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measurement. These were required for numerous tasks such as: constructing

dwellings of an appropriate size and shape, fashioning clothing, or bartering

food or raw materials.

SOURCES OF INFORMATION

Weights and measures have taken a great variety of forms over the

course of history, from simple informal expectations in barter transactions to

elaborate state and supranational systems that integrate measures of many

different kinds. Weights and measures from the oldest societies can often be

inferred at least in part from archaeological specimens, often preserved in

museums. The comparison of the dimensions of buildings with the

descriptions of contemporary writers is another source of information. An

interesting example of this is the comparison of the dimensions of the

GreekParthenon with the description given by Plutarch from which a fairly

accurate idea of the size of the Attic foot is obtained. Because of the

comparative volume of artifacts and documentation, we know much more

about the state-sanctioned measures of large, advanced societies than we

do about those of smaller socieities or about the informal measures that

often coexisted with official ones throughout history. In some cases, we have

only plausible theories and we must sometimes select the interpretation to

be given to the evidence.

the relevant facts, we obtain some idea of the origin and development of the

units. We find that they have changed more or less gradually with the

passing of time in a complex manner because of a great variety of modifying

influences. It is possible to group official measurement systems for large

societies into historical systems that are relatively stable over time,

including: the Babylonian system, the Egyptian system, the Phileterian

system of the Ptolemaic age, the Olympic system of Greece, the Roman

system, the British system, and the metric system.

EARLIEST KNOWN SYSTEMS

The earliest known uniform systems of weights and measures seem all

to have been created at some time in the 4th and 3rd millennia BC among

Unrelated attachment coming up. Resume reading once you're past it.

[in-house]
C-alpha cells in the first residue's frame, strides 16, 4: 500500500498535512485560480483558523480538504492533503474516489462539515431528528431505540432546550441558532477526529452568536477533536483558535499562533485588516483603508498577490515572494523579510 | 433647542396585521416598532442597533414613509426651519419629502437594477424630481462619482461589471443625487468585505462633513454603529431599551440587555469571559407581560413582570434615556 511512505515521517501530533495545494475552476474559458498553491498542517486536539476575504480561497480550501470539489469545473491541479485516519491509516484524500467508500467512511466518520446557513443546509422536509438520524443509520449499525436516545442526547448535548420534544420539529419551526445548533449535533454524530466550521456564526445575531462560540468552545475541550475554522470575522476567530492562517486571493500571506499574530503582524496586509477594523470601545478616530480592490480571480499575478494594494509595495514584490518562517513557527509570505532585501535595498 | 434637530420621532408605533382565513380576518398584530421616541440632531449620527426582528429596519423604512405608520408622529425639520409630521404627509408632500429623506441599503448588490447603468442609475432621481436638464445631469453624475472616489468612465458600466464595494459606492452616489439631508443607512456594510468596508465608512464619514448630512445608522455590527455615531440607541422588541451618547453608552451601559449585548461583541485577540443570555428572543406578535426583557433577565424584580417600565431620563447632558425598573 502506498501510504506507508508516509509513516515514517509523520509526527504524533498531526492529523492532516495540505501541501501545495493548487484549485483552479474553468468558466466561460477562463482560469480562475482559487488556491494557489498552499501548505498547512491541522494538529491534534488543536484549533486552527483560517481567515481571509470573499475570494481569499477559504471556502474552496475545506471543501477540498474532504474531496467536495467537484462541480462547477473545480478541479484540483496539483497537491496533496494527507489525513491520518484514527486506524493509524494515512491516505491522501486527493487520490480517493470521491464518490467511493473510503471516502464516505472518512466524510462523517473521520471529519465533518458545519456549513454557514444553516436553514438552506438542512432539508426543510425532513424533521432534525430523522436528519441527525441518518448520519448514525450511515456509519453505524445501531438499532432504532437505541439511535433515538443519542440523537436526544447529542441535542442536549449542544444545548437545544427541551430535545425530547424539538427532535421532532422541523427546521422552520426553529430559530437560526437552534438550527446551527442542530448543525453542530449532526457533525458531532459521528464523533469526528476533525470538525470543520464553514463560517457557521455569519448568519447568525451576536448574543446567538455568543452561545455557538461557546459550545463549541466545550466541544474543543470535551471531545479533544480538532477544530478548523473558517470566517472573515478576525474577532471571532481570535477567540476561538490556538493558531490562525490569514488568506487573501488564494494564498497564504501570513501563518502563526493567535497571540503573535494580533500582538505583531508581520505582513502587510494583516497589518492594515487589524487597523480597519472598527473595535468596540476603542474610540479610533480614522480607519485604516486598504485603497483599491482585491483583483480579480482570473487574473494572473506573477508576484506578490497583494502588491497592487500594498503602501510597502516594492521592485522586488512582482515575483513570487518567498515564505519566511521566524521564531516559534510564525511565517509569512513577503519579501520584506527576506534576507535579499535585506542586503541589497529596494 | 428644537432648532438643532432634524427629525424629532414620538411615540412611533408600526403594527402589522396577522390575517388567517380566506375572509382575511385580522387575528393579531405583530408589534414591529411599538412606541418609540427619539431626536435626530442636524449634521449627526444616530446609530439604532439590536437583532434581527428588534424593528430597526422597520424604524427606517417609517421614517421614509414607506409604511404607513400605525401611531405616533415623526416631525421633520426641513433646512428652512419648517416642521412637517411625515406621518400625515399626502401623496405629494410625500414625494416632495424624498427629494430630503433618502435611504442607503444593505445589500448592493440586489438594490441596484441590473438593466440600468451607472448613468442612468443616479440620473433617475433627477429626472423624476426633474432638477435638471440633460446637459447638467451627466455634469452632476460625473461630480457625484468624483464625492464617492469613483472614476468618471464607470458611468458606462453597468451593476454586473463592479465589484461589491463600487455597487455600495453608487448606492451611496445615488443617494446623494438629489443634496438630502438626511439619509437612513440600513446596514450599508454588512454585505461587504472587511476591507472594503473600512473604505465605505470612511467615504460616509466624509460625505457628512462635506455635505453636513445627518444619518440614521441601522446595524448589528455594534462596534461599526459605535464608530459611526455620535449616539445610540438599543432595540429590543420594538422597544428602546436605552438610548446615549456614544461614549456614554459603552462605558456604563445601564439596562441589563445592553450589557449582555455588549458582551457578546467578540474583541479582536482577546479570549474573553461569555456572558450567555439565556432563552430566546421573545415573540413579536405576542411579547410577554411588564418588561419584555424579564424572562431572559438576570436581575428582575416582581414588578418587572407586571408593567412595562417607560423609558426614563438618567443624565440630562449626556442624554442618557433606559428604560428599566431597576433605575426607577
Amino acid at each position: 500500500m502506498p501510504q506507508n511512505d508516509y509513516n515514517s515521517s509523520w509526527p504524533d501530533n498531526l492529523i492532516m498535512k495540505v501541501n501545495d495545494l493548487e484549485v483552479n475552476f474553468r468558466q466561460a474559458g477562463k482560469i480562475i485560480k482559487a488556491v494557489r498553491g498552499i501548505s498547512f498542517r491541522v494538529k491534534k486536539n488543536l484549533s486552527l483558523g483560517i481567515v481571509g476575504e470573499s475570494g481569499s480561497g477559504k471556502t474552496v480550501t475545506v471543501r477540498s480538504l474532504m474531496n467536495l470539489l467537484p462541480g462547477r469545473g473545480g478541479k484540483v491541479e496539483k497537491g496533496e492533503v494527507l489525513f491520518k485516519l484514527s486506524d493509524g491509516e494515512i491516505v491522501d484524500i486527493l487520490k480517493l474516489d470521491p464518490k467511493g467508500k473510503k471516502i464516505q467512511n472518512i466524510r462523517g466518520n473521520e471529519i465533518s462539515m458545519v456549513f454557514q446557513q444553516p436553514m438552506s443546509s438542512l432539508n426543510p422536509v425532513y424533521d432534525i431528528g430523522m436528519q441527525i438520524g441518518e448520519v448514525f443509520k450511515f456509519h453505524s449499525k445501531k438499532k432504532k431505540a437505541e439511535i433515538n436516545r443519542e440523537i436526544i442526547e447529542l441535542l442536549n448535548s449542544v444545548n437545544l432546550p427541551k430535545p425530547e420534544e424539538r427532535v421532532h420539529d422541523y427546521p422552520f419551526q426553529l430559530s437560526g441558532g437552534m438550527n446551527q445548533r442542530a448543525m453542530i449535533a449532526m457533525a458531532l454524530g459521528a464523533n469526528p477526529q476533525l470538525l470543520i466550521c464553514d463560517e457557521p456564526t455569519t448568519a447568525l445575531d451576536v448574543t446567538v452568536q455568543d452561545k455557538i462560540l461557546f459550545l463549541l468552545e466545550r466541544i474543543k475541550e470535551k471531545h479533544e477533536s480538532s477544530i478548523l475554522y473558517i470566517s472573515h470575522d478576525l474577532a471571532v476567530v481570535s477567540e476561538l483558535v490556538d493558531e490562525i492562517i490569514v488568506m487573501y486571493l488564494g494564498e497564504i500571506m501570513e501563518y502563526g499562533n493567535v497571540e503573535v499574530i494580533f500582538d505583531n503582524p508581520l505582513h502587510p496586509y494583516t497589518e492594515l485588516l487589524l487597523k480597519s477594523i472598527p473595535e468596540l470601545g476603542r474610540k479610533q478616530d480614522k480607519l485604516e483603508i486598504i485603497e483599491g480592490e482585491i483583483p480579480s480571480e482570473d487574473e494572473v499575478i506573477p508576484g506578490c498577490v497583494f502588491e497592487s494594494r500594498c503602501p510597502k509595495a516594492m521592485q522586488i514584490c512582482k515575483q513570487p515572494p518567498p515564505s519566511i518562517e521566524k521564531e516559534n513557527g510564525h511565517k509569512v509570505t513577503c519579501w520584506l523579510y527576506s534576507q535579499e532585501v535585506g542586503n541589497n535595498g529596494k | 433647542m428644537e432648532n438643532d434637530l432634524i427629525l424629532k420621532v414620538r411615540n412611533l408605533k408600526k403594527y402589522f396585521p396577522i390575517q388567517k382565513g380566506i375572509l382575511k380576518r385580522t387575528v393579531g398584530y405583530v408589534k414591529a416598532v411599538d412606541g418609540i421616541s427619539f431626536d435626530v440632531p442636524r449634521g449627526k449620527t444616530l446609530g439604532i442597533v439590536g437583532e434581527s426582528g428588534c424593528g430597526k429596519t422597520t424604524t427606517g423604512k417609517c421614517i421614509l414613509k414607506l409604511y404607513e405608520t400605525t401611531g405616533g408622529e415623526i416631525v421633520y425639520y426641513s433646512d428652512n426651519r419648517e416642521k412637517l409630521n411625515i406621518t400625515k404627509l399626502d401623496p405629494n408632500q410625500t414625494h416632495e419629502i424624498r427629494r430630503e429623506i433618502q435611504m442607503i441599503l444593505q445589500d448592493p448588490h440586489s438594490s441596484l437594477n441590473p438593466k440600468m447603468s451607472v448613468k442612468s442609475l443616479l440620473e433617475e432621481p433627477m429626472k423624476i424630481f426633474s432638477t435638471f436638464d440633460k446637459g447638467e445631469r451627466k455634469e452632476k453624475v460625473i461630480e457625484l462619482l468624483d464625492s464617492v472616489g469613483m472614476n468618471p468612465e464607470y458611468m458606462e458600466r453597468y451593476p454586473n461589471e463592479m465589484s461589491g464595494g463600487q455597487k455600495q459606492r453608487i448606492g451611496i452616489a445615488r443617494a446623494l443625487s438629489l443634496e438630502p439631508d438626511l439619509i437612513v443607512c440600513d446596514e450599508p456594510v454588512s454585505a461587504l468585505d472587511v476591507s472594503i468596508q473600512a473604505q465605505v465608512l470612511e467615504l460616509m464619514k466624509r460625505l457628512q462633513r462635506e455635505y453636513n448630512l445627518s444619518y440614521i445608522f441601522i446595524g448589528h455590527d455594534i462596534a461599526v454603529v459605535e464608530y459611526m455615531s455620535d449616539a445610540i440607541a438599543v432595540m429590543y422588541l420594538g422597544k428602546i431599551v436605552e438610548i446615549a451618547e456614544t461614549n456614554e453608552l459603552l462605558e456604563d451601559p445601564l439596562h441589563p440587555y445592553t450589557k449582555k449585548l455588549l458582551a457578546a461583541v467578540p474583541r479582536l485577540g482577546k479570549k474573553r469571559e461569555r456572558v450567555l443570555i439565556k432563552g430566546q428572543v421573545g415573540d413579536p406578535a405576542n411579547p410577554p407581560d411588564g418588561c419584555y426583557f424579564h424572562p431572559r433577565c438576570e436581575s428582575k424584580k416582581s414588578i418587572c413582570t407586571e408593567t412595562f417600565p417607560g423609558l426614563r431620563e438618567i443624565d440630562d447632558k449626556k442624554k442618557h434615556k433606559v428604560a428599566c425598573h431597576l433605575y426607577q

the ancient peoples of Egypt, Mesopotamia and the Indus Valley, and

perhaps also Elam (in Iran) as well.

The system attributed to the Indus Valley Civilization (ca. 2600 BC) is

sometimes cited as particularly accurate.[1] Based on an ivory scale found

in Lothal, their smallest unit corresponded to approximately 1.704 mm

(0.067 in), the smallest division ever recorded on a scale of the Bronze Age.

Early Babylonian and Egyptian records and the Hebrew Bible indicate that

length was first measured with the forearm, hand, or finger and that time

was measured by the periods of the sun, moon, and other heavenly bodies.

When it was necessary to compare the capacities of containers such

as gourds or clay or metal vessels, they were filled with plant seeds which

were then counted to measure the volumes. When means for weighing were

invented, seeds and stones served as standards. For instance, the carat, still

used as a unit for gems, was derived from the carob seed.

HISTORY OF UNITS

UNITS OF LENGTH

The Egyptian cubit, the Indus Valley units of length referred to above and the

Mesopotamian cubit were used in the 3rd millennium BC and are the earliest

known units used by ancient peoples to measure length. The units of length

used in ancient India included the dhanus (bow), the krosa (cry, or cow-call)

and the yojana (stage).

The common cubit was the length of the forearm from the elbow to the tip of

the middle finger. It was divided into the span of the hand or the length

between the tip of little finger to the tip of the thumb (one-half cubit), the

palm or width of the hand (one sixth), and the digit or width of the middle

finger (one twenty-fourth). The Royal Cubit, which was a standard cubit

enhanced by an extra palmthus 7 palms or 28 digits longwas used in

constructing buildings and monuments and in surveying in ancient Egypt.

The inch, foot, and yard evolved from these units through a complicated

transformation not yet fully understood. Some believe they evolved from

cubic measures; others believe they were simple proportions or multiples of

the cubit. In whichever case, the Greeks and Romans inherited the foot from

the Egyptians. The Roman foot (~296 mm) was divided into both

12 unciae (inches) (~24.7 mm) and 16 digits (~18.5 mm). The Romans also

introduced the mille passus (1000 paces) or double steps, the pace being

equal to five Roman feet (~1480 mm). The Roman mile of 5000 feet (1480

m) was introduced into England during the occupation. Queen Elizabeth

I (reigned from 1558 to 1603) changed, by statute, the mile to 5280 feet

(~1609 m) or 8 furlongs, a furlong being 40 rod (unit)s (~201 m) of 5.5 yards

(~5.03 m) each.

The introduction of the yard (0.9144 m) as a unit of length came later, but its

origin is not definitely known. Some believe the origin was the double cubit,

others believe that it originated from cubic measure. Whatever its origin, the

early yard was divided by the binary method into 2, 4, 8, and 16 parts called

the half-yard, span, finger, and nail. The association of the yard with the